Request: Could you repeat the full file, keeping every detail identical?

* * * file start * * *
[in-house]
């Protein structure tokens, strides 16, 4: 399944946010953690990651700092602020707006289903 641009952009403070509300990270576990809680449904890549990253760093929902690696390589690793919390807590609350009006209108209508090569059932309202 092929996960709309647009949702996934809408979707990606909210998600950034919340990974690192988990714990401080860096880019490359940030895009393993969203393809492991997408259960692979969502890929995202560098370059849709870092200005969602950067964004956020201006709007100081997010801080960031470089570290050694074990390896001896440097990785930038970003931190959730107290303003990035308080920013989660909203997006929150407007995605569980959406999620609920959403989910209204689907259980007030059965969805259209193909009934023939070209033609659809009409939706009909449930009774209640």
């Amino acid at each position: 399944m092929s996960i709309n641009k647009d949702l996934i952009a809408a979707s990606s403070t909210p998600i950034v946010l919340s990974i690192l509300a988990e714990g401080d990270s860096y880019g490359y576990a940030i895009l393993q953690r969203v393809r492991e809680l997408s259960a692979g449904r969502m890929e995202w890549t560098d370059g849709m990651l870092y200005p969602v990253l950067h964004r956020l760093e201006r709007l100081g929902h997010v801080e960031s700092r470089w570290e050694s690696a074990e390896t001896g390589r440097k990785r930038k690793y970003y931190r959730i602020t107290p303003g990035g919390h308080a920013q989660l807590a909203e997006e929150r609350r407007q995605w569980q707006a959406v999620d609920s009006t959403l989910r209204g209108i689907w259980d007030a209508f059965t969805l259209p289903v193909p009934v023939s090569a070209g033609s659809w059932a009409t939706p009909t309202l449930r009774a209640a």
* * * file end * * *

[in-house]
């Protein structure tokens, strides 16, 4: 399944946010953690990651700092602020707006289903 641009952009403070509300990270576990809680449904890549990253760093929902690696390589690793919390807590609350009006209108209508090569059932309202 092929996960709309647009949702996934809408979707990606909210998600950034919340990974690192988990714990401080860096880019490359940030895009393993969203393809492991997408259960692979969502890929995202560098370059849709870092200005969602950067964004956020201006709007100081997010801080960031470089570290050694074990390896001896440097990785930038970003931190959730107290303003990035308080920013989660909203997006929150407007995605569980959406999620609920959403989910209204689907259980007030059965969805259209193909009934023939070209033609659809009409939706009909449930009774209640």
């Amino acid at each position: 399944m092929s996960i709309n641009k647009d949702l996934i952009a809408a979707s990606s403070t909210p998600i950034v946010l919340s990974i690192l509300a988990e714990g401080d990270s860096y880019g490359y576990a940030i895009l393993q953690r969203v393809r492991e809680l997408s259960a692979g449904r969502m890929e995202w890549t560098d370059g849709m990651l870092y200005p969602v990253l950067h964004r956020l760093e201006r709007l100081g929902h997010v801080e960031s700092r470089w570290e050694s690696a074990e390896t001896g390589r440097k990785r930038k690793y970003y931190r959730i602020t107290p303003g990035g919390h308080a920013q989660l807590a909203e997006e929150r609350r407007q995605w569980q707006a959406v999620d609920s009006t959403l989910r209204g209108i689907w259980d007030a209508f059965t969805l259209p289903v193909p009934v023939s090569a070209g033609s659809w059932a009409t939706p009909t309202l449930r009774a209640a």